Middle English Nautical Terminology


Kendall Shields


copyright 2004


            Our understanding of many medieval shipbuilding records is made more difficult

            by the obscurity of some of the Middle English or Norman-French sea terms to be

found in them. The interpretation of some of these is problematical, and in the first instance must be the concern of the etymologist.

Ian Friel, The Good Ship: Ships, Shipbuilding and Technology in England 1200 – 1520




Much of our knowledge of the vast Middle English nautical lexicon comes from three series of records preserved at the Public Record Office: The Army, Navy and Ordnance section of the Various Accounts of the King’s Remembrancer, the Foreign Accounts of the Pipe Roll, and the Rolls of Foreign Accounts. Although these documents were written mostly in Medieval Latin, “the Middle English element is sometimes surprisingly strong” (Sandahl, vol. 1, 12). The more technical the document, the less likely a clerk was to know suitable Latin or French translations for its obscurer terms. M. S. Giuseppi explains in his Guide to the Manuscripts preserved in the Public Record Office that “[i]t appears to have been the practice of the various officers rendering their accounts at the Exchequer to bring with them a roll of Particulars of their Accounts, entitled ‘Particule Compoti’ . . . . From this the Account itself, or ‘Compotus’ proper, was drawn up and examined by the Auditors whose names appear at the head of their account” (qtd in Sandahl, vol. 1, 12-3). These particulars of accounts “were sometimes kept by the master shipwright himself; in other cases it may be taken for granted that the person in charge of the building or repairing [the ship] also supervised the clerk in keeping the account” (Sandahl, vol.1, 13). The technical terms contained therein “may therefore be regarded as accurate” (13) in the view of Bertil Sandahl, whose three-volume Middle English Sea Terms remains the standard study.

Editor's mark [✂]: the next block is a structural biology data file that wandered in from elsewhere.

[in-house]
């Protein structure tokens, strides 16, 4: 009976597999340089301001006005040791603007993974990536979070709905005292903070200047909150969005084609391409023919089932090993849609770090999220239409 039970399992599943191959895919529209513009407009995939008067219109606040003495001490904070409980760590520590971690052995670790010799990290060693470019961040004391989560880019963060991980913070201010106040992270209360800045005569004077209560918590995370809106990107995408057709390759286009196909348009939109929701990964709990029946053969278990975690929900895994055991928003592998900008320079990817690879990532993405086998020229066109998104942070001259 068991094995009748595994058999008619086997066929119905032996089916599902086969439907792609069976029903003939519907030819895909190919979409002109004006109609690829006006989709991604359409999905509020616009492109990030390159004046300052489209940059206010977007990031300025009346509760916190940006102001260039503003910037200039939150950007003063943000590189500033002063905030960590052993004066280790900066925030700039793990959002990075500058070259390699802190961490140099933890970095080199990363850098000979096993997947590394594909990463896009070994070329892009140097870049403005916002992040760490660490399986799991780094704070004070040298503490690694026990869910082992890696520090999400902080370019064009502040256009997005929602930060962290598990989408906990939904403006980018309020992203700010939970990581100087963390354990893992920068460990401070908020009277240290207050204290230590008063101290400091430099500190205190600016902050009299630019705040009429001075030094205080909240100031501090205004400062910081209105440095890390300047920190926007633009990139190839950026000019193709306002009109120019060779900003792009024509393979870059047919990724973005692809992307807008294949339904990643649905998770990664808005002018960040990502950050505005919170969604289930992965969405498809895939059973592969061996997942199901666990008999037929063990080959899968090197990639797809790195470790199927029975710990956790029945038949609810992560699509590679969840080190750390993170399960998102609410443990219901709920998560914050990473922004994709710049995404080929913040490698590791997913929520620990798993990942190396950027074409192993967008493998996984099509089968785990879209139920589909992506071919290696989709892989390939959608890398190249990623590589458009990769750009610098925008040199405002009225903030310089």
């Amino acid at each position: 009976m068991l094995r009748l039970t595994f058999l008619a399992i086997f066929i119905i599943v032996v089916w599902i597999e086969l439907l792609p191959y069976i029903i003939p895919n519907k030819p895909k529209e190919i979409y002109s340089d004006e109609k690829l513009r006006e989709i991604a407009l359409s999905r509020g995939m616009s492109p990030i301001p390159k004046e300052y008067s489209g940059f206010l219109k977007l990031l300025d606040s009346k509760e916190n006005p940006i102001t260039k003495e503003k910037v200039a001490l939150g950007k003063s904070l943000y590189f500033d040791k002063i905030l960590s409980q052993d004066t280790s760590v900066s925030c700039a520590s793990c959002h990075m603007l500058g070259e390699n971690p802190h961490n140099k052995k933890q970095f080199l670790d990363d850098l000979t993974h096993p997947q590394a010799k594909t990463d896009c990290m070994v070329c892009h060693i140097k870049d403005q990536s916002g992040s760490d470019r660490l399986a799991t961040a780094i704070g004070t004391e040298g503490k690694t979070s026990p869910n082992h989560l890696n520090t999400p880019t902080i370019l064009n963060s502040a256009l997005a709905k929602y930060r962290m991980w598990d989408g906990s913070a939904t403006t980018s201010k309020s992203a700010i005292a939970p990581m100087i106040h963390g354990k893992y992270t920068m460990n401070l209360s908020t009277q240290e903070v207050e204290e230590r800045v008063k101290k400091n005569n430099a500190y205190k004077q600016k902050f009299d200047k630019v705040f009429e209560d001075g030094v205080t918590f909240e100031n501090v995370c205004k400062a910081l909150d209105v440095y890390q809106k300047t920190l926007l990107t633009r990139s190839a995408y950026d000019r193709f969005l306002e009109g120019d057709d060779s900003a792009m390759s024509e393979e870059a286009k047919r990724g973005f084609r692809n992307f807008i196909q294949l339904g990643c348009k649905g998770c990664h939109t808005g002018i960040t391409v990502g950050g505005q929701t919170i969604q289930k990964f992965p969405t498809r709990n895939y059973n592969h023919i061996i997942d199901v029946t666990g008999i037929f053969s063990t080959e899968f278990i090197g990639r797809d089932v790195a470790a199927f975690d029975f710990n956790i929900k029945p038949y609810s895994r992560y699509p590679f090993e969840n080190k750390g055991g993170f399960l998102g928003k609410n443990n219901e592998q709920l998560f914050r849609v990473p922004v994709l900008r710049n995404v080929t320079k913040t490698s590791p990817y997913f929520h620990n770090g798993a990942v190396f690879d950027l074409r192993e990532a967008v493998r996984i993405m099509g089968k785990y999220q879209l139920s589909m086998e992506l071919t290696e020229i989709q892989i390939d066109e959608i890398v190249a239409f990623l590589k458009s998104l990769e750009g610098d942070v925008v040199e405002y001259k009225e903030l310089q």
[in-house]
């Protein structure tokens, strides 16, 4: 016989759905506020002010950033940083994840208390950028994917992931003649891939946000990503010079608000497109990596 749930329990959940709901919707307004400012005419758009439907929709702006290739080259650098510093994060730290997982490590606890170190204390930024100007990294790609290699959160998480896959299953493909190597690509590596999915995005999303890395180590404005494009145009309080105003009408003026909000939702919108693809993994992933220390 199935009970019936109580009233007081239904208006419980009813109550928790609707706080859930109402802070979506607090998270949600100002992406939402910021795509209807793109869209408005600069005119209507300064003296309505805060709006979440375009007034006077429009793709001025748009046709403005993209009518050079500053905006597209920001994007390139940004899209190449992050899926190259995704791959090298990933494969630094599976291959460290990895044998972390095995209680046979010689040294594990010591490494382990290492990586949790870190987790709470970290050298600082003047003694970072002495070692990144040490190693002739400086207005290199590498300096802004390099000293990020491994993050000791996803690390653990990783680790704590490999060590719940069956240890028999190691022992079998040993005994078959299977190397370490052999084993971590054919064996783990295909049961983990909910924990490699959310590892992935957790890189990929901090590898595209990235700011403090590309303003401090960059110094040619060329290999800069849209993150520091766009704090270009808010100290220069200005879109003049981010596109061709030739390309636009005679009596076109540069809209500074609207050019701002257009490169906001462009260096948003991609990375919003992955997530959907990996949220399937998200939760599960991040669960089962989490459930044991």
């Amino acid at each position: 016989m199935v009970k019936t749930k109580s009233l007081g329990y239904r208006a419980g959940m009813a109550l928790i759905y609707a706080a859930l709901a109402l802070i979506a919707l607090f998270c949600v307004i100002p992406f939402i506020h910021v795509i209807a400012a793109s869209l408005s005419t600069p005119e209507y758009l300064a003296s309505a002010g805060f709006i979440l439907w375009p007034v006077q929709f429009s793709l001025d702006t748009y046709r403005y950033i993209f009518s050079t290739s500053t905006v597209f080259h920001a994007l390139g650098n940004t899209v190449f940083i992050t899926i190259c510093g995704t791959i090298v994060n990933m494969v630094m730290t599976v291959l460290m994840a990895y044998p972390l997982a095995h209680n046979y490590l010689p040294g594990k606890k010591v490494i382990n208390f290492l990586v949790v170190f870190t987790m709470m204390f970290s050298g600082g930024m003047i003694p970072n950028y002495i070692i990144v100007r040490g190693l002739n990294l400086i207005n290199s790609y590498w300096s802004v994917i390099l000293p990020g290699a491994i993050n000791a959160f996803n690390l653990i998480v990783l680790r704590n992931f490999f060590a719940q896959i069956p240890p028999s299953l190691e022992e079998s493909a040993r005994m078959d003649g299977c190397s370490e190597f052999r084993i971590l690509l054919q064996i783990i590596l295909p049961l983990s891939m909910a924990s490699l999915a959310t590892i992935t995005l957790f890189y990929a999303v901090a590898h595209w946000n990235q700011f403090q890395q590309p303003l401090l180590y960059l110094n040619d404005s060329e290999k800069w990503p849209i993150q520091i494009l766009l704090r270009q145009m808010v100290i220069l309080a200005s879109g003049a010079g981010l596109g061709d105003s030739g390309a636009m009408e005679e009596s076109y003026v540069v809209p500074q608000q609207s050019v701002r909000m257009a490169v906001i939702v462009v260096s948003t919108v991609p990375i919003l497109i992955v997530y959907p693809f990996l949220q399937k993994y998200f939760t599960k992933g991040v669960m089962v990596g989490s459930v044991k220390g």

Loan Words: Old Norse, Low Dutch, Low German and French


Like the Middle English lexicon generally, Middle English nautical terminology is characterized by a great influx of loan words. “More than most words,” Sandahl writes, “sea terms have a tendency to migrate from one country to another . . . a technical innovation adopted from abroad was frequently known by the foreign name that went with it” (vol. 3, 3; see also David Trotter’s “Oceano Vox.”) Many basic nautical terms borrowed from Old Norse remain in the language today: bitt, bow, carling, halse (hawse), keel, kelson, scarf, skeg, and stern. Sandahl proceeds from a broad definition of “sea terms,” and includes in his study several carpentry terms that relate closely to the nautical terms, among them the Low Dutch wood words clapholt, cog-board, deal, knorholt, righolt, wainscot and the Low German nail words anned, need, boyspikar, crame, grope-nail, middle-nail, scot-nail, tingle, and wrakling. Other important Dutch loans are bollard, boying, dol-beam, filling, foting, futtock, lask, lene, needle, sheltbeam, and orlop. “Sailors are a polyglot race,” Sandahl writes, “with a fondness for a foreign turn of expression” (vol. 1, 23).


            Unlike these Old Norse, Low Dutch and Low German borrowings, surprisingly few French loans into the Middle English nautical lexicon are originally nautical in meaning (Sandahl, vol. 1, 23). The French nautical lexicon “is largely of Mediterranean origin” (vol. 1, 23), but only handful of these terms of Mediterranean origin – castle, poop, calfate – have entered the English seafaring vocabulary. Overwhelmingly, French loans occur in nautical Middle English as “native English (or Anglo-Norman) adaptations and combinations of words borrowed from the French in non-nautical senses” (vol. 1, 23): aile, alouor, bilge, fender, foil, harpoun, plank, transversayn, transyn, gudgeon, talon, clow, cabin, hoard, hurdis, rail, chess-tree, and summer-castle are but a few of the many.